Intending to build his own auto-pilot, he experimented with a BeagleBone Black connected to a micro controller to interface with the sensors and actuators. But he wasn’t too happy with initial results, and instead opted to use the PixHawk PX4 auto-pilot system. The UAV is powered by one 3-cell 3500mAh LiPo. The outside diameter of the duct is 30cm (12”), the height is 55cm (22”) and the take-off weight is about 1.2kg (2.6 pound). It has not yet been flown, since he is still waiting for the electronics to arrive, but some bench tests have been conducted with satisfactory results. In the meantime, he is looking to team up with people who share similar interests, so do get in touch with him if this is something up your alley.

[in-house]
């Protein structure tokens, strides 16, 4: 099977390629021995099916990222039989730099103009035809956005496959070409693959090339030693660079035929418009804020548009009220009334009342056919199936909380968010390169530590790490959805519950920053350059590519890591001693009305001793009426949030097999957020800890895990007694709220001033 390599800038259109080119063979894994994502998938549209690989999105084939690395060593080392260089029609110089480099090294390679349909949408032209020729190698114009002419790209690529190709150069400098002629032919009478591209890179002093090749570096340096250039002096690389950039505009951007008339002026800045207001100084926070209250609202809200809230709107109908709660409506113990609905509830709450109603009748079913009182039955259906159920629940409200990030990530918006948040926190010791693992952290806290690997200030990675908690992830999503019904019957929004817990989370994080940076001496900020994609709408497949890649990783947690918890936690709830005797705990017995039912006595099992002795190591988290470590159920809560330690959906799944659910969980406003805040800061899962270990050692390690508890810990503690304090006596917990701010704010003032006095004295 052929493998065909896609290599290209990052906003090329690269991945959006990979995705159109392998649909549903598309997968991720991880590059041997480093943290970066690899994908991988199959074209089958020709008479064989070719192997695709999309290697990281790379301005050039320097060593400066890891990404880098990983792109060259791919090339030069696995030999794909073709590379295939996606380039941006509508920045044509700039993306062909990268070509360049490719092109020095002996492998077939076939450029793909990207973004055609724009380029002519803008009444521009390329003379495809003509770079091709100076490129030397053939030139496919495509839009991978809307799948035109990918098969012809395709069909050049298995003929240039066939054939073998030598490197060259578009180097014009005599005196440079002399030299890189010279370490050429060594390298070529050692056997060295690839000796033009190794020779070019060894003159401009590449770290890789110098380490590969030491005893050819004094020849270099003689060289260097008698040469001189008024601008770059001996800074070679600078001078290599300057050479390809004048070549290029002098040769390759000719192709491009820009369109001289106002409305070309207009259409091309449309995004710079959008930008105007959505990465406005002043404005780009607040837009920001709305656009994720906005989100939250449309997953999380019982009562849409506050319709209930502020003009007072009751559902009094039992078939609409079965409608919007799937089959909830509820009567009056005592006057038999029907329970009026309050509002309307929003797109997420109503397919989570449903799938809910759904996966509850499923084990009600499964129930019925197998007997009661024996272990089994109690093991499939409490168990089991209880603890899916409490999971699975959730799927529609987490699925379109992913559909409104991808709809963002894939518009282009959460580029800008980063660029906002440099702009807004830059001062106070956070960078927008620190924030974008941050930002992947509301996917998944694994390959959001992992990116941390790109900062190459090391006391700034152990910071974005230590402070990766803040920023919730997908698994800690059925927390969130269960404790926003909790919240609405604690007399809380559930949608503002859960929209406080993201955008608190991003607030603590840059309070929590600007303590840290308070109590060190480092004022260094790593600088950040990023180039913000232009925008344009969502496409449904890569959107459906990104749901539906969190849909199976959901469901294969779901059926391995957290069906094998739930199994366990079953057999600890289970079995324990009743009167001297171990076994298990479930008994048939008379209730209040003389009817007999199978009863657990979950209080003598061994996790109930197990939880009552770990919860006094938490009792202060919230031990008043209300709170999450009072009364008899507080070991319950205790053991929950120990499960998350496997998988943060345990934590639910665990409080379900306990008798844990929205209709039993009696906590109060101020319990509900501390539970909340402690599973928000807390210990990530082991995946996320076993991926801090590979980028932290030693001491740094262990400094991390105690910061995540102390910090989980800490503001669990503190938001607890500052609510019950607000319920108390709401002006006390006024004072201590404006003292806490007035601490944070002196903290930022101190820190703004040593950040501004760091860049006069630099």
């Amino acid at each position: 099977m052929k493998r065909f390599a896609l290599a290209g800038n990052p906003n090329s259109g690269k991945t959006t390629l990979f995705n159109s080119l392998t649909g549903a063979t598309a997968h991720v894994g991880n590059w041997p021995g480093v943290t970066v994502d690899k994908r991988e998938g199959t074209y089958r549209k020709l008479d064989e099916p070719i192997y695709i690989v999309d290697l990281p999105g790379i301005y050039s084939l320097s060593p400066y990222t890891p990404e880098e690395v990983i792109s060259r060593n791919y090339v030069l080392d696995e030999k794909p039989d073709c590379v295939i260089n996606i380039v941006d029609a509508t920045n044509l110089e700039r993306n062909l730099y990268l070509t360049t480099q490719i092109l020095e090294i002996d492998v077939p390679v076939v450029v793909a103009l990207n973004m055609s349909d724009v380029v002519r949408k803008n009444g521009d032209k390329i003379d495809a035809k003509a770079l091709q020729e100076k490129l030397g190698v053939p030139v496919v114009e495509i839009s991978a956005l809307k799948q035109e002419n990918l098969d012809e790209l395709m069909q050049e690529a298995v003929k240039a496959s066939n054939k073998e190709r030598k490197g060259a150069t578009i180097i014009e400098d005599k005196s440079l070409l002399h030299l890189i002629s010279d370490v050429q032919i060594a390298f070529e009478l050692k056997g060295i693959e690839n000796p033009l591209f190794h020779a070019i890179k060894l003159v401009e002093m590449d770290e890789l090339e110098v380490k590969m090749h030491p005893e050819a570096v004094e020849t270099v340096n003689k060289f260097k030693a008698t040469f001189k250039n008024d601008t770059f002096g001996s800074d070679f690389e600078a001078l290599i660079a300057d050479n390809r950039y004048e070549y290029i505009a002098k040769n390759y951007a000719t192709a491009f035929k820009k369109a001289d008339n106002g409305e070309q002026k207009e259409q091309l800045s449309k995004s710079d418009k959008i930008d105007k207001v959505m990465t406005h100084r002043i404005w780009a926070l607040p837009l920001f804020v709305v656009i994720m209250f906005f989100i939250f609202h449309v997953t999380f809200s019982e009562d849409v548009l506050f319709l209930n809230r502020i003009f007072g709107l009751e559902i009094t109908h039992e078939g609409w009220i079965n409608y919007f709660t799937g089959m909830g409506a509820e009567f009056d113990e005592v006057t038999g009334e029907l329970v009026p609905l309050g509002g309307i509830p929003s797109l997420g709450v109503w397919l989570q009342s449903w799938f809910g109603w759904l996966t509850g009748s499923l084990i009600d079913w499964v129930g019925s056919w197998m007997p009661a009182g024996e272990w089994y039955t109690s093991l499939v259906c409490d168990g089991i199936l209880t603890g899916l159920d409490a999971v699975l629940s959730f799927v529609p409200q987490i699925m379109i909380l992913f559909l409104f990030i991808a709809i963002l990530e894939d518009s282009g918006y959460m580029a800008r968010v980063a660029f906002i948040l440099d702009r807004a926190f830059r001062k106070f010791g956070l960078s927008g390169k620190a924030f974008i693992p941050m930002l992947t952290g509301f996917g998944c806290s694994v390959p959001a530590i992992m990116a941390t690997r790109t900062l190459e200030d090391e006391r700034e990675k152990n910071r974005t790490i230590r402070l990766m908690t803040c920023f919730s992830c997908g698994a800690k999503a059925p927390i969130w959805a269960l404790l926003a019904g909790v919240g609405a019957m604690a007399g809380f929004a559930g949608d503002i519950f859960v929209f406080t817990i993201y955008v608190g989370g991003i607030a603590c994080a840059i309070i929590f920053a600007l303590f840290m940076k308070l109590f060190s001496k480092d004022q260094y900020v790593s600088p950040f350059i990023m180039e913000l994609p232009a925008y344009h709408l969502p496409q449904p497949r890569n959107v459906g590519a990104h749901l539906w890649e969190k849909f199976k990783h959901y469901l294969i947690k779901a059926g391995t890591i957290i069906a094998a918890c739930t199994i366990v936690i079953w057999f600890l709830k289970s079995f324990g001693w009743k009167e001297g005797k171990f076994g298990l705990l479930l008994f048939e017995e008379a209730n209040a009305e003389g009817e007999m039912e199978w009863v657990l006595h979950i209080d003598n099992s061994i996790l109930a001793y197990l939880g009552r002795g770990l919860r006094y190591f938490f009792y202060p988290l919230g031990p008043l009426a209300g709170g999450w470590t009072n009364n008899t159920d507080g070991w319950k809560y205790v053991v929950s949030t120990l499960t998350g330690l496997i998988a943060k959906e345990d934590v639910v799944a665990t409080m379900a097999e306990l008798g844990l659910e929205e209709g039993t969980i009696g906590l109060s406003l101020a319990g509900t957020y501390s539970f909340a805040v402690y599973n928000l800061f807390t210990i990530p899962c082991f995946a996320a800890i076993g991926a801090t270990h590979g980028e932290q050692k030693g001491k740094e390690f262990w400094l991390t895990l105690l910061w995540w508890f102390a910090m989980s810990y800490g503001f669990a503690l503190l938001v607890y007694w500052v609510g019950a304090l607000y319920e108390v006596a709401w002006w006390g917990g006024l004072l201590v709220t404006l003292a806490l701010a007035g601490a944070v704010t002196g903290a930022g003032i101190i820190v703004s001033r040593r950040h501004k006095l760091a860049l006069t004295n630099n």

If you want to look at other interesting designs, check this UAV that can autonomously transition from quadcopter flight to that of a fixed-wing aircraft or this VTOL airplane / quadcopter mashup.
This fantastic work by [Native18] shows a quad copter reproduction of the Heli carrier used by the Avengers. Following this thread (translated), you can follow along his thought process as well as his build process as he proceeds. The construction is mainly paper and lightweight foam, but it still manages to float and even take off from the water.
We’ve seen other aircraft carrier designs before, but not many this well polished, and none that took off from water.
Continue reading “S.H.I.E.L.D. Heli Carrier Brought To Life” →